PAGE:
September 18, 2013 4 Comments
I’ve been sitting on this post for more than a year. I don’t know why. Its been more than a decade since I knew Thad Roberts, the infamous NASA intern who stole a safe full of invaluable moon rocks and tried to sell them on the black market. Thad was my study partner in undergraduate physics courses, and he was the president of our astronomy club. My first star parties were with Thad, along with my first experiences with astronomical imaging. He was charismatic and influential at the University of Utah.
It came as a total surprise one morning when I saw Thad’s face on the newspaper front page. Thad had been away at NASA for a year or two, hoping to become an astronaut. I was utterly bewildered by his crime. Thad’s crime goes a step beyond science fraud. If fake science discredits the difference between truth and fiction, that’s bad enough. But Thad’s actions declared that science is meaningless, as if to say, “Truth? Fiction? Who cares? I’ll take the money.”
As the evidence began to flow, Thad was painted as a serial thief and a con artist, a far cry from the noble young scientist I thought I knew. Today, Thad is out of prison and seems less than contrite about his past actions, having rationalized them as acts of love (yeah but what about those fossils he stole from the museum??). He is now out of prison and styles himself as a public intellectual. He’s giving TEDx talks, operates a web site that sports a “public understanding of science” theme (and borrows the name of Einstein), and is working on a popular science book related to string theory. Thad’s crimes have been romanticized by a novel, an upcoming film and a documentary which all no doubt benefit Thad’s ego. According to NPR, the book was “one of the summer’s most fun reads” [Vomit]. I think blogger and author Catherine Ryan Howard summed it up better:
Thad Roberts had opportunities that I couldn’t even dream of. He got to work in the Lunar Sample Lab, the special facility that houses the moon rock the Apollo missions brought back to earth (if I was offered the opportunity to go anywhere at all on earth for one hour, that’d by my pick after the original Mission Control), and when news of the heist breaks, Roberts has just climbed out of the Neutral Buoyancy Lab where NASA’s astronauts practice working in zero gravity in the largest swimming pool in the United States. He actually has a chance of becoming an astronaut himself.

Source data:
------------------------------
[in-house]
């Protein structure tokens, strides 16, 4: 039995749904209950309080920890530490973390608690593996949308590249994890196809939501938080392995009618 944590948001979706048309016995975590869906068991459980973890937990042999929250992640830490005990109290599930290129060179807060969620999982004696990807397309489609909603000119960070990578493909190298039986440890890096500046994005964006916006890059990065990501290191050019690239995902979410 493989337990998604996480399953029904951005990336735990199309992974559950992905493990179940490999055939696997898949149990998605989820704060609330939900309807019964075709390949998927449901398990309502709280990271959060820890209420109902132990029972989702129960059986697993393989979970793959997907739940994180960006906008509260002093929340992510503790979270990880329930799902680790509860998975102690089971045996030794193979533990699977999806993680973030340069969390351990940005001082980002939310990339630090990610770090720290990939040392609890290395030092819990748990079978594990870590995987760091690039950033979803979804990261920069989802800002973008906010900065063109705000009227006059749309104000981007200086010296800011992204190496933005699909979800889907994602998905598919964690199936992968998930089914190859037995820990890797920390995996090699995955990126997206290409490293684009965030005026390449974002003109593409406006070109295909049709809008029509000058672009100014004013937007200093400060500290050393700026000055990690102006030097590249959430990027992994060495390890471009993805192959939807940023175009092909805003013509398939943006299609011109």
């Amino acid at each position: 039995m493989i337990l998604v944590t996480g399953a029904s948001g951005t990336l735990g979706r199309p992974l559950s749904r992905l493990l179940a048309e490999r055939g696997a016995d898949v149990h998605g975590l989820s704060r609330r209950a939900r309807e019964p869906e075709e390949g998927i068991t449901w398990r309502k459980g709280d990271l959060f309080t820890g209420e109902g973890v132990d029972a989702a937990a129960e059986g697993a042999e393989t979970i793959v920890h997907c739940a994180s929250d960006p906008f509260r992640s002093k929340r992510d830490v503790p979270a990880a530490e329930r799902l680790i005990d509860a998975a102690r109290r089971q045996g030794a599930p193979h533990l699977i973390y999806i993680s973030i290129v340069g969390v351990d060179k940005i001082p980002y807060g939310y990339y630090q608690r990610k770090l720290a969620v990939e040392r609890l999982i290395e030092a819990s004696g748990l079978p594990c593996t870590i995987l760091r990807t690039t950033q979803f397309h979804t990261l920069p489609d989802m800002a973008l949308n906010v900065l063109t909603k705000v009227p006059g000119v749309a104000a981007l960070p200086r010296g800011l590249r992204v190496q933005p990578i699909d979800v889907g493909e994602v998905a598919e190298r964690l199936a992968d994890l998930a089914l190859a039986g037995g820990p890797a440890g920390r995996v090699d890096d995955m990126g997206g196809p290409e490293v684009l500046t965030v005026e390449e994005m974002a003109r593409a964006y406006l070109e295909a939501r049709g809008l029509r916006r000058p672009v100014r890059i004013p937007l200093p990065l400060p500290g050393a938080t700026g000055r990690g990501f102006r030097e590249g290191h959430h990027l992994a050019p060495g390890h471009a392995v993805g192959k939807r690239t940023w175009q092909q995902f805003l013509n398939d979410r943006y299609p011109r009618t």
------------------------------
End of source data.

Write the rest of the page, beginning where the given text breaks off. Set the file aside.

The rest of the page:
And what does it do with all this opportunity? He uses it to steal the most precious materials on earth, moon rocks, samples actually collected by hand by Apollo astronauts, and tries to offload them over the internet so he can make a buck. For a girl who was giddy for a week over a Kennedy Space Centre annual pass, this ridiculousness was hard to take.
Sex on the Moon is very sympathetic, and I couldn’t stomach the whole “he’s just a nice guy who did something impulsive and stupid” defense. Robert’s heist was as meticulously executed as Ethan Hunt’s trip to get the NOC list from Langley in Mission Impossible – this wasn’t a prank, it was a crime.
When someone explodes so publicly at such a young age, I wonder what happens in the many years that follow. Thad is an unusual case for two reasons. First, Thad is now a convicted felon, with all that entails. But second, Thad has managed to maintain a vision of himself as a sort of rogue science celebrity. For most professionals, self-destruction happens in the form of ethics violations, not outright crimes. They don’t go to jail, they don’t re-appear in the news or in interviews, and probably no one would want to see a movie about them.
But Thad doesn’t appear to be suffering. I’m bewildered by the apparent adventures described on his twitter feed. The way he tells it, he’s traveling the world, crashing with physicists, attending conferences… I’m not sure if he’s living it up with legitimate scientists
of or weirdos, but either way… Today’s average 30-something scientists are slaving away trying to pay their debts to society (i.e. student loans). Apparently Thad has paid his debt in full and is now living the high life.
Am I being uncharitable? Should I accept that Thad has been rehabilitated, and let it go? I don’t know. But I suspect he’s as much a charlatan now as before.